Scenes from That High Lonesome Sound
July 26, 2007 6:12 AM   Subscribe

FolkStreams:" Remembering The High Lonesome " - Dillard Chandler
Roscoe Holcomb - Little Birdie
Roscoe Holcomb - Graveyard Blues
And from Roscoe Holcomb comes the song which is the soundtrack of the eponymously entitled Moonshiner. Dylan described a certain untamed sense of control in his singing and Ralph Stanley once said 'you could feel the smell of wood smoke in his voice'.
Yes, I watched High Lonesome Sound again, last night...
posted by y2karl (12 comments total) 21 users marked this as a favorite
I can't watch these because of the computer I'm on, but Roscoe Holcomb is just awesome! His a cappella version Man of Constant Sorrow is the only version I find more affecting than Stanley's.

Thanks for the post, I can't wait to get to a computer where I can see these.

(And High Lonesome Sound is awesome!)
posted by OmieWise at 6:22 AM on July 26, 2007

I got primed for this by listening to the entire Folk Music Anthology yesterday. thanks!
posted by Busithoth at 6:42 AM on July 26, 2007

I love Roscoe Holcomb so much. Heck, I just linked to the very same Little Birdie clip in a banjo thread right here at MeFi, like yesterday, more or less. But there's never too much Roscoe, as far as I'm concerned.
posted by flapjax at midnite at 6:52 AM on July 26, 2007

Too much Roscoe just isn't possible.

Eric Clapton called him his favorite bluegrass musician, which shows that Eric wasn't always right about everything, but he always had the right idea.

If you find this issue of No Depression, it's got a great article on him by a man who knew him well and stands as one of my favorite pieces of writing on folk music. It really puts his work in perspective, both of the music world and the world he lived in. Plus it has a great picture of him and Ralph Stanley singing hymns in the back of a tour bus. Good stuff.
posted by 1f2frfbf at 7:17 AM on July 26, 2007

I had no idea he was where so many Uncle Tupelo songs came from.
posted by YoBananaBoy at 9:15 AM on July 26, 2007

The End Of An Old Song, Cohen's film about Dillard Chandler and the other hill singers, is as stark and lonesome as the songs themselves. Chandler lives in a dark, one-room shack so poorly built the sun shines through the cracks. He tells us that he can't read so he "doesn't fool with the mail box," and that he's gotten by in life on hard work, mostly gardening. The thing that hits you the hardest is the lost weary look on the faces of Chandler and his friends. Even when they're singing they look shell-shocked and expressionless, the result of a life of hard work lived with few, if any, of the conveniences we all take for granted.

The film lacks a narrative thread and stops abruptly as Chandler's hitting on a young woman in a diner while the juke box plays George Hamilton IV's "Tobacco's But An Indian Weed." Cohen got Chandler an invitation to perform at the Newport Folk Festival in 1967, but he never got on the bus out of Ashville, the nearest big town. This film and the Dark Holler CD are the only traces he left behind.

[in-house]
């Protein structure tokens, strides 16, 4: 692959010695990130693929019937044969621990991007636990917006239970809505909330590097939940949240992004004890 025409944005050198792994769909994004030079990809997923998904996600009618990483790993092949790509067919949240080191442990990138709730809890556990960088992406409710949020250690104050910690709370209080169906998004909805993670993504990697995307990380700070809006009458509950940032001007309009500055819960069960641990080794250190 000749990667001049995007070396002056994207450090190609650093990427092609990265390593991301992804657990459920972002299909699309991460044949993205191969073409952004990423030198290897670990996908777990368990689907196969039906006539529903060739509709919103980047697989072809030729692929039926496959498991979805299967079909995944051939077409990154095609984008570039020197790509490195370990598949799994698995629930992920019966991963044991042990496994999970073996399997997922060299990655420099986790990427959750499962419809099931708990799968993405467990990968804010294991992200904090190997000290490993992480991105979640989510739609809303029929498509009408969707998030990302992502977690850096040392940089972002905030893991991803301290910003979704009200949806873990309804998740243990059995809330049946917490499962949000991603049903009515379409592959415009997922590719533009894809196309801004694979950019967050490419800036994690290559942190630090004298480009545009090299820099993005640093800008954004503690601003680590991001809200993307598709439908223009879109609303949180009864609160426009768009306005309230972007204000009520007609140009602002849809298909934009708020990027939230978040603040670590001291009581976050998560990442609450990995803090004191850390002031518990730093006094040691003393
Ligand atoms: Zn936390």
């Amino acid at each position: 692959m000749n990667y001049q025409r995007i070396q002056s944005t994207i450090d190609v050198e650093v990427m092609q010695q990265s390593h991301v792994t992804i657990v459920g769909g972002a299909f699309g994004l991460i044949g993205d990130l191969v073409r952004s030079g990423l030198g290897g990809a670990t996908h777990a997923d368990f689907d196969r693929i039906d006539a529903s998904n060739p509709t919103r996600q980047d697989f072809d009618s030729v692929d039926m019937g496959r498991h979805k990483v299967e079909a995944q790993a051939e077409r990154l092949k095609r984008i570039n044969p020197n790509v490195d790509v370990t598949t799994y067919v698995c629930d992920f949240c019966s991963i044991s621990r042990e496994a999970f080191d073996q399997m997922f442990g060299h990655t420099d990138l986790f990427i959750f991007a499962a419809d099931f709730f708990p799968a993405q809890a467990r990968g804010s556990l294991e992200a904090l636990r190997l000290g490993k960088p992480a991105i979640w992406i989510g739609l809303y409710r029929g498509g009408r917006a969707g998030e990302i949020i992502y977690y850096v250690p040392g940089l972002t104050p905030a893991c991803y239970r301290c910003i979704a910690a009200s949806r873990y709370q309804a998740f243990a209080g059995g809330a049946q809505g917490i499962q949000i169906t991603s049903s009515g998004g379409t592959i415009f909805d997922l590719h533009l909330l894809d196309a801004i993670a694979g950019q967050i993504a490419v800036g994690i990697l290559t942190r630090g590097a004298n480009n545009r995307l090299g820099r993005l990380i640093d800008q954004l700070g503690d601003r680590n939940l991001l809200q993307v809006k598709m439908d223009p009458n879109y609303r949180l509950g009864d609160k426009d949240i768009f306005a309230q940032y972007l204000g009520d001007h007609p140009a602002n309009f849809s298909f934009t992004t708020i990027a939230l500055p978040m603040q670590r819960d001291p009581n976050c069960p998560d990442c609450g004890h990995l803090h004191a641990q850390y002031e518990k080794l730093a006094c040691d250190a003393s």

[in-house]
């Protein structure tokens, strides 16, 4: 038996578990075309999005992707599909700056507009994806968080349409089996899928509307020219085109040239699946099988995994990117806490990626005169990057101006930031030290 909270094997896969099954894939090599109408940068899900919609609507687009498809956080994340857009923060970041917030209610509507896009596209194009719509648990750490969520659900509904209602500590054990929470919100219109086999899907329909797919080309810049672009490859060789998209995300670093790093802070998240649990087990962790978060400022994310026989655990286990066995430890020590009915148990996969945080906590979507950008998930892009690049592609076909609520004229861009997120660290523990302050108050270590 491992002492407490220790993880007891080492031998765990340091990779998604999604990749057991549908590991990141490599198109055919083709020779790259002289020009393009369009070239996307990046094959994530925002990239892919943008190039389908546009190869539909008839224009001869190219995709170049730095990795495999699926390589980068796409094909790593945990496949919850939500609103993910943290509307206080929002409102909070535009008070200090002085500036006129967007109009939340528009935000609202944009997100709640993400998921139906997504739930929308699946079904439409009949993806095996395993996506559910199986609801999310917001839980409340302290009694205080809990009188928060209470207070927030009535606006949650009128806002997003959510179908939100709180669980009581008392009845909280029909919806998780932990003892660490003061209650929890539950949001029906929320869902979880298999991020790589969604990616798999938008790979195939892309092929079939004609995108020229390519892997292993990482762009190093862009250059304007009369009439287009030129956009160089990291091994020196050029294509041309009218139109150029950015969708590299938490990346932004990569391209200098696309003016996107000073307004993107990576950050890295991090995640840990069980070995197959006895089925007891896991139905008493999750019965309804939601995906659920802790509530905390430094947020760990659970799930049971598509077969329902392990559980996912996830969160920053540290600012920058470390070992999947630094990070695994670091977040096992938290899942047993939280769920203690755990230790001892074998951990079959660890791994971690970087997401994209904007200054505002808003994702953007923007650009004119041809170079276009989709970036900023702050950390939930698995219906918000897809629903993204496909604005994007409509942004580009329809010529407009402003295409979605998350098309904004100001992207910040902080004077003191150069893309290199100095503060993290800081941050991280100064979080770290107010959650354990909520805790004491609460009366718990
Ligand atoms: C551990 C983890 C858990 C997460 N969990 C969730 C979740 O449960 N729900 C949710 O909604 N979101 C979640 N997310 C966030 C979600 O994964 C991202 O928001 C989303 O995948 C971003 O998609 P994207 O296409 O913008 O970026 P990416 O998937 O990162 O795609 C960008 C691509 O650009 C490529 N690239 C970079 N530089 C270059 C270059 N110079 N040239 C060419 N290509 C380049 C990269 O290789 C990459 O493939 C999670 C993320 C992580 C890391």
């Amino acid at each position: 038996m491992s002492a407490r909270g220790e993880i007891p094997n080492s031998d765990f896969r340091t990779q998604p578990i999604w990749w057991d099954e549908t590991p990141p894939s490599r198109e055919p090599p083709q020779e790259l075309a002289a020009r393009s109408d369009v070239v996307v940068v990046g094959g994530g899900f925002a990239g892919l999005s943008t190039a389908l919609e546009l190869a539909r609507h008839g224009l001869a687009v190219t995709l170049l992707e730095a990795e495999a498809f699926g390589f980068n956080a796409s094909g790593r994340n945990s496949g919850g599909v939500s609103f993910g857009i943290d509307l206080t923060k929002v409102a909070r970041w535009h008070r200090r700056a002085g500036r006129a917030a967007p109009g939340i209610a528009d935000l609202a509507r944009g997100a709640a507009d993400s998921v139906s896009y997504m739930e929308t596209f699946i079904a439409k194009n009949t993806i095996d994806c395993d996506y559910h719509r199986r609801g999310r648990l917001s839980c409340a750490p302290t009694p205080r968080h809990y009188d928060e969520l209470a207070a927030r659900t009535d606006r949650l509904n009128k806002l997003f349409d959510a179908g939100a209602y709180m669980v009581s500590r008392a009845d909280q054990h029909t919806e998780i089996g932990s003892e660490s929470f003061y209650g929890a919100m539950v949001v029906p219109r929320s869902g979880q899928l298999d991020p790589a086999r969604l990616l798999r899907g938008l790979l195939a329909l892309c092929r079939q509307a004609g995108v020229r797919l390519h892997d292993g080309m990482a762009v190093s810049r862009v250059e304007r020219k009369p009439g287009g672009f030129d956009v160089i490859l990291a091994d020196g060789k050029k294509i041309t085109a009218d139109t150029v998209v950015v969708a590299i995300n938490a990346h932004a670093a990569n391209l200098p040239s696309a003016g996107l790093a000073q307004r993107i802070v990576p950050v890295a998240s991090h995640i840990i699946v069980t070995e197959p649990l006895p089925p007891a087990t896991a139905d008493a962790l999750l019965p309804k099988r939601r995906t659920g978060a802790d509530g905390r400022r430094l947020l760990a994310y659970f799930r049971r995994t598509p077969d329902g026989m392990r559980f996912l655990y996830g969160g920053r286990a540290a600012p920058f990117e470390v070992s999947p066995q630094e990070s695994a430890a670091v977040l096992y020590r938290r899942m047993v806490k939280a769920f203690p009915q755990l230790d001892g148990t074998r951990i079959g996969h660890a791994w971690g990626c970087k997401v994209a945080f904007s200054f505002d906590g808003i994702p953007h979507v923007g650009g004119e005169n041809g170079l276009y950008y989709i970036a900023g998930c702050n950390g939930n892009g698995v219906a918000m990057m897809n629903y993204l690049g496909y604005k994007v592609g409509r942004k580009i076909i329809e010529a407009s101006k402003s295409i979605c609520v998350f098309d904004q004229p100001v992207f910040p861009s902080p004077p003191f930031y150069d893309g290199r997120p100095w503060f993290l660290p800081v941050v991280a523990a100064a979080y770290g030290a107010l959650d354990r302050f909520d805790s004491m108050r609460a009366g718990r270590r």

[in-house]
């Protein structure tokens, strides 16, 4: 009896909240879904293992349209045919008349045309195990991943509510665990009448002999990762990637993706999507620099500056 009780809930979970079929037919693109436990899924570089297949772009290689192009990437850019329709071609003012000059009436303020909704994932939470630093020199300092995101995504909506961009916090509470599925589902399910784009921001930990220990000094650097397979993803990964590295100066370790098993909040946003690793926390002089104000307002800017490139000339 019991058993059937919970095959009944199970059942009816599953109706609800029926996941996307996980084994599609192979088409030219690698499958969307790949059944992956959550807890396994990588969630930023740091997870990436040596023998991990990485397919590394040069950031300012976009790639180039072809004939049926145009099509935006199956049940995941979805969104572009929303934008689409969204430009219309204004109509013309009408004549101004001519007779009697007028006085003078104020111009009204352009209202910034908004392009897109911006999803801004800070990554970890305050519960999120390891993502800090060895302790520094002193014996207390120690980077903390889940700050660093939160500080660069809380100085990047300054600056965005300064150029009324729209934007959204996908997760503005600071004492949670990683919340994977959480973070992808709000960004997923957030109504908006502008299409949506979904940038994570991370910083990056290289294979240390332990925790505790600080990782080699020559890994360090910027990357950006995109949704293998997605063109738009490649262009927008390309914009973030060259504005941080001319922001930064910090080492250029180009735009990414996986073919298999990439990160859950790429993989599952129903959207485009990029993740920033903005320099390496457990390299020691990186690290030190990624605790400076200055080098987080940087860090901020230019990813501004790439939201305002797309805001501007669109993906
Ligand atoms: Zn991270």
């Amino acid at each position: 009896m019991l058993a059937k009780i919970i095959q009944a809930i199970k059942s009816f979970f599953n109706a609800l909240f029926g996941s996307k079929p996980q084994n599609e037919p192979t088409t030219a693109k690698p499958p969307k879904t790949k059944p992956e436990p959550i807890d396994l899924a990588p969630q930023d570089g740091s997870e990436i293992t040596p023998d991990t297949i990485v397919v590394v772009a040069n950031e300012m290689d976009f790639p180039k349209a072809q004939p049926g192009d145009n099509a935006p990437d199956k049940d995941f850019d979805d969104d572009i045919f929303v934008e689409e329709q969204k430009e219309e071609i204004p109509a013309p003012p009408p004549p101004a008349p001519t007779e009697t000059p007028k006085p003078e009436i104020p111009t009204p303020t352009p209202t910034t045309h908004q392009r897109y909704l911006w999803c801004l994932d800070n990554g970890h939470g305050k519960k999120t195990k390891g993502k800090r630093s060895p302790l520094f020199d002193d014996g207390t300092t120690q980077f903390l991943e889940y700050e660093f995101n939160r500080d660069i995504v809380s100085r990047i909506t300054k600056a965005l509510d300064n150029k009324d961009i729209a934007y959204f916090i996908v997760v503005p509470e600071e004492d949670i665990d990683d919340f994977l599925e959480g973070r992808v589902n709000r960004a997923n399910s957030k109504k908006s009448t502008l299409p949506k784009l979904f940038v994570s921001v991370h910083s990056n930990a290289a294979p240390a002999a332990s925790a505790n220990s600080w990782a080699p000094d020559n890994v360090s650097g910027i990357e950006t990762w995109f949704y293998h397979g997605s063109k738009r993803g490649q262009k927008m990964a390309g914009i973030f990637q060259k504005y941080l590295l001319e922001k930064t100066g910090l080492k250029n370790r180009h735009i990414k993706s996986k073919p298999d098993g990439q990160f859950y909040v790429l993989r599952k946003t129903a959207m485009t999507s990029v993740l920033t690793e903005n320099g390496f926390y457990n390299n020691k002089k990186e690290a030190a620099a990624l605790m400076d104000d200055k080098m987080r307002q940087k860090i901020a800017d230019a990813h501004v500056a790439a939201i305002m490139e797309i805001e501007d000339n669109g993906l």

Dark Holler: Old Love Songs And Ballads

The End Of An Old Song is on the DVD of That High Lonesome Sound.
His cabin was amazing.
posted by y2karl at 9:36 AM on July 26, 2007

I had no idea he was where so many Uncle Tupelo songs came from.

I'm not sure about that. They may have been listening to Holcomb, but they were certainly listening to Dylan. They covered "Song to Woody" live. I've always assumed that they got Moonshiner from Dylan too.

(Unless of course you mean ultimately came from, in which case it may have come to Dylan through listening to Holcomb, but the Clancy Brothers, at least, put it on a record, so even that is unsure.)
posted by OmieWise at 9:47 AM on July 26, 2007

Thanks, y2karl. Great stuff.
posted by metasav at 9:49 AM on July 26, 2007

What a voice! fantastic.
posted by twistedonion at 11:47 AM on July 26, 2007

This is good stuff y2karl, thanks for posting.
posted by nola at 3:13 PM on July 26, 2007

Thanks for the post, y2karl. I would like to add that if you don't own the album High Atmosphere, you should pick it up. It has songs sung by Dillard Chandler and a host of others. It's been one of my favorite albums for years.
posted by sleepy pete at 2:17 AM on July 27, 2007

The Soldier Travelling from the North sung by Dillard Chandler has him singing the song in RealAudio.

There are beau coup samples Chanler's voice on the Smithsonian Folkways page for the soundtrack album for Dillard Chandler: The End of an Old Song .

And here is a page for the Madison County Project: Documenting the Sound -- ...a documentary short about ballad singing and filmmaking in Madison County, NC

And here is A Nest of Singing Birds
posted by y2karl at 11:59 AM on July 29, 2007

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